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Osborne insists Britain 'remains hugely influential'

George Osborne insisted Britain remains "hugely influential in the world" after former Nato commander General Sir Richard Shirreff said the Prime Minister has become "a diplomatic irrelevance" over the Ukraine crisis.

Osborne was pressed repeatedly on BBC1's Andrew Marr Show over whether the Ministry of Defence's share of the cuts would mean falling below the commitment of at least 2% of national wealth going to the military

George Osborne on the BBC's Andrew Marr Show. Credit: BBC/The Andrew Marr Show

"We are currently hitting that target. I am not going to pre-judge our defence review. But people know that we care about our nation's security and defence because we have invested in the latest equipment," Osborne said.

"People know we have met the 2% commitment and are meeting it today."


1,500 military jobs to be axed

More than 1,500 military personnel will lose their jobs in the final round of armed forces redundancies, Defence Secretary Philip Hammond has confirmed.

Redundancies will include up to 1,425 members of the Army, up to 70 medical and dental officers from the RAF and up to 10 from the Royal Navy, Hammond told MPs in a Commons statement.

The fourth tranche of redundancies is part of an armed forces re-structuring programme which will see the regular Army cut from 102,000 to 82,000 by 2020, while the newly-renamed Army Reserve - formerly the Territorial Army - is being expanded from 19,000 to 30,000.

Prince William to join crowds at British Military show

Audiences including the Duke of Cambridge will be treated to spectacular stunt displays this weekend at the annual British Military Tournament at London's Earl's Court.

Final rehearsals have been performed for the event, which raises money for three military charities, and this year celebrates heroes from British military history.

Practice made perfect for the White Helmets Motorcycle Display Team ahead of this weekend's tournament. Credit: Richard Gray/EMPICS Entertainment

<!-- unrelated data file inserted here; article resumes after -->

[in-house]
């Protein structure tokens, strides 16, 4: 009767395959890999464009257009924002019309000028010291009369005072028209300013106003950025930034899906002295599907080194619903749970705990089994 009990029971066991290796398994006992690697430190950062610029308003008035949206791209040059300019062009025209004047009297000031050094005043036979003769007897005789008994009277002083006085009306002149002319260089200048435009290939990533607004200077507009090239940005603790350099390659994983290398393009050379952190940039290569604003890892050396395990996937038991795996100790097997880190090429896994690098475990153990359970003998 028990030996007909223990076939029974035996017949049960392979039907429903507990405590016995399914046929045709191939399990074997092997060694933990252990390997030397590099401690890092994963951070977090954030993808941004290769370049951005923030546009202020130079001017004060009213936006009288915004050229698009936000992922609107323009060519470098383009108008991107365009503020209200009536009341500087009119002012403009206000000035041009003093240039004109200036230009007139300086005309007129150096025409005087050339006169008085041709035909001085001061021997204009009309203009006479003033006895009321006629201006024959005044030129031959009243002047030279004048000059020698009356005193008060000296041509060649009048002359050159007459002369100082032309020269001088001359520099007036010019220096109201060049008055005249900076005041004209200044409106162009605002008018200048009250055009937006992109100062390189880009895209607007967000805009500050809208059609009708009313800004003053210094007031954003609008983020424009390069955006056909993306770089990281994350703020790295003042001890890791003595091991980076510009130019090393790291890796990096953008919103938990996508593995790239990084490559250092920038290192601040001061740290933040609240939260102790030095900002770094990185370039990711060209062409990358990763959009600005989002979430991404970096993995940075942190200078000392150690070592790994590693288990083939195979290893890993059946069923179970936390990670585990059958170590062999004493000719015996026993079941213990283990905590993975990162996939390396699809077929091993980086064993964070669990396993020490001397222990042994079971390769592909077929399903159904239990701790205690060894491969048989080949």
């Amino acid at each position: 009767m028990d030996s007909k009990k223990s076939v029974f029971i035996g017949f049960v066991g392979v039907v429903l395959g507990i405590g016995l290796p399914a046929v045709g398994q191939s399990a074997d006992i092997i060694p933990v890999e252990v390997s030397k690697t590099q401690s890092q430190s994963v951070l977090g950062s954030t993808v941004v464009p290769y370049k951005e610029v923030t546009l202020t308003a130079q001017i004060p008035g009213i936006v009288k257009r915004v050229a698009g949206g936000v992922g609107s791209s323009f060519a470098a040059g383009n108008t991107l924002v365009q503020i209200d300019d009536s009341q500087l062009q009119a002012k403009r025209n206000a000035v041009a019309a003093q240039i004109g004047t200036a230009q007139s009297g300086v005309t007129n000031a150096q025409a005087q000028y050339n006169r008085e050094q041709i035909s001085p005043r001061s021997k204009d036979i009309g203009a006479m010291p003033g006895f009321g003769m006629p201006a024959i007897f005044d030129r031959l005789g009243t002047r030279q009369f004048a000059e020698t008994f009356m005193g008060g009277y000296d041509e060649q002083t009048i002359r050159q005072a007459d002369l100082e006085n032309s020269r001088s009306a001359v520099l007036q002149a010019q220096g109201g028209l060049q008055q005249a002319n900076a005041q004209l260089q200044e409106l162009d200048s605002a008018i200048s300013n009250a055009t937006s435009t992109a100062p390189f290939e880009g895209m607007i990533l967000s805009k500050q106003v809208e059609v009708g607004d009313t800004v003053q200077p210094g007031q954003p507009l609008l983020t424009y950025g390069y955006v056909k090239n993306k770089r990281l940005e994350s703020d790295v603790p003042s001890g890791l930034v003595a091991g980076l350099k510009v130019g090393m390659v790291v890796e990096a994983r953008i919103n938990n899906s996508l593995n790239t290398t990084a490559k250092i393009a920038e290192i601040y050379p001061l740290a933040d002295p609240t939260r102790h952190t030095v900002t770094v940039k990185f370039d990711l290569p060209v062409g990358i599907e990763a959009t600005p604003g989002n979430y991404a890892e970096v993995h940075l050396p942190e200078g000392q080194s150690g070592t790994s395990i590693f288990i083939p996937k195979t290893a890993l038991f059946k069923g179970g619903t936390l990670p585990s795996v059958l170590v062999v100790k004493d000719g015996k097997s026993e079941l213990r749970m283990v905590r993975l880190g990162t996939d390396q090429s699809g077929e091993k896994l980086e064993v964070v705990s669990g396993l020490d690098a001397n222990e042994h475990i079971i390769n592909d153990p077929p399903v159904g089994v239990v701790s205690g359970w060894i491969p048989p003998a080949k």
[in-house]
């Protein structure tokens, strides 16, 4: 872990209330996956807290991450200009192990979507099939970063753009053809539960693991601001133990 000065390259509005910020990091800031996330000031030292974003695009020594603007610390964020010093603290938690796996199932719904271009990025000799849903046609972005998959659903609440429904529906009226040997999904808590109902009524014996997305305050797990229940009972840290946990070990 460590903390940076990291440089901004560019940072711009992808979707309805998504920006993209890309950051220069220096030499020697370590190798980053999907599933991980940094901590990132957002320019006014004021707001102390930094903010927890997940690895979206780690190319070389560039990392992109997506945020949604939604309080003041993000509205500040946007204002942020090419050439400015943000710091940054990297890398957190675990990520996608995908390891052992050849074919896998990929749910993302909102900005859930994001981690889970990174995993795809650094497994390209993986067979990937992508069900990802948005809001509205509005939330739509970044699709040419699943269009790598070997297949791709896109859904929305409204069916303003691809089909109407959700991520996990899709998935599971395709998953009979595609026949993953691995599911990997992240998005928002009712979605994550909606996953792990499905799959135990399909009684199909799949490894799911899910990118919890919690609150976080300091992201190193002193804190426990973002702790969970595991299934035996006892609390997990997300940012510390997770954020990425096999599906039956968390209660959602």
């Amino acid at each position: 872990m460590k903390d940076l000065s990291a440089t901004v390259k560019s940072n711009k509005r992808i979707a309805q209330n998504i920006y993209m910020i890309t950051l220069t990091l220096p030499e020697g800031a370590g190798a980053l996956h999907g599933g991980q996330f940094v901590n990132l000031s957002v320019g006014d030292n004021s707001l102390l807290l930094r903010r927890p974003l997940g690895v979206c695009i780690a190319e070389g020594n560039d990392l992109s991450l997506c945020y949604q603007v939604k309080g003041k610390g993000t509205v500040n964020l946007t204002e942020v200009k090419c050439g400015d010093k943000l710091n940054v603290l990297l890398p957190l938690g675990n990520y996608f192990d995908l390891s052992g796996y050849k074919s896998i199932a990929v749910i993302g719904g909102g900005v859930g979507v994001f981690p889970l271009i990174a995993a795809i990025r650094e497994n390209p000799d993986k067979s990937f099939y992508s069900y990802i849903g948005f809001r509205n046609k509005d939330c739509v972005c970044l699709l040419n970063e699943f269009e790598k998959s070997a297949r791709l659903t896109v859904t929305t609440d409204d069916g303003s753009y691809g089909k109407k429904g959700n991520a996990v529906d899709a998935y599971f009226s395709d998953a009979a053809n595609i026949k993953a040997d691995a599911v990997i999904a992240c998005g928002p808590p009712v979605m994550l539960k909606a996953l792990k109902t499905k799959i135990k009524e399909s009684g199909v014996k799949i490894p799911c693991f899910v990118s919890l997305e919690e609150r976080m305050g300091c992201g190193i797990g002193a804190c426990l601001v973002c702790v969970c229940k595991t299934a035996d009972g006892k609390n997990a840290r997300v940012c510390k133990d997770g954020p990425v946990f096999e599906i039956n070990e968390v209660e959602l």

Audiences will be treated to plenty of fireworks as the riders go back to front. Credit: Richard Gray/EMPICS Entertainment
The King's Troop Royal House Artillery were put through their paces inside Earl's Court. Credit: Richard Gray/EMPICS Entertainment
Teams from Powerful and Terrible put their back into rehearsals for the command field gun competition. Credit: Richard Gray/EMPICS Entertainment


Prime Minister shows support for Poppy Appeal

Prime Minister David Cameron has shown his support for this year's Royal British Legion Poppy Appeal by posing outside Downing Street this morning with the Poppy Girls.

David Cameron poses with The Poppy Girls outside 10 Downing Street, ahead of the Royal British Legion's 2013 Poppy Appeal. Credit: PA

The five-strong singing group, aged between 10 and 17, are the daughters of five men serving in the Armed Forces and have released a fundraising single for the Royal British Legion's appeal.

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Poppy appeal: interesting facts

  • The use of the poppy was inspired by the World War I poem "In Flanders Fields" by Lt Col John McCrae. Its opening lines refer to the many poppies that were the first flowers to grow on soldiers' graves
  • In 1918, American Christian worker Moina Michael, inspired by the poem, published "We Shall Keep the Faith". She vowed to always wear a poppy and began distributing them at conferences
  • Until 1996, poppies were made by disabled veterans in Canada, but have since been made by a private contractor
  • A team of about 50 people - most of them disabled former British military personnel - work all year making millions of poppies at the Poppy Factory in Richmond
  • To commemorate animal victims of war, Animal Aid has issued a purple poppy, which can be worn alongside the traditional red one
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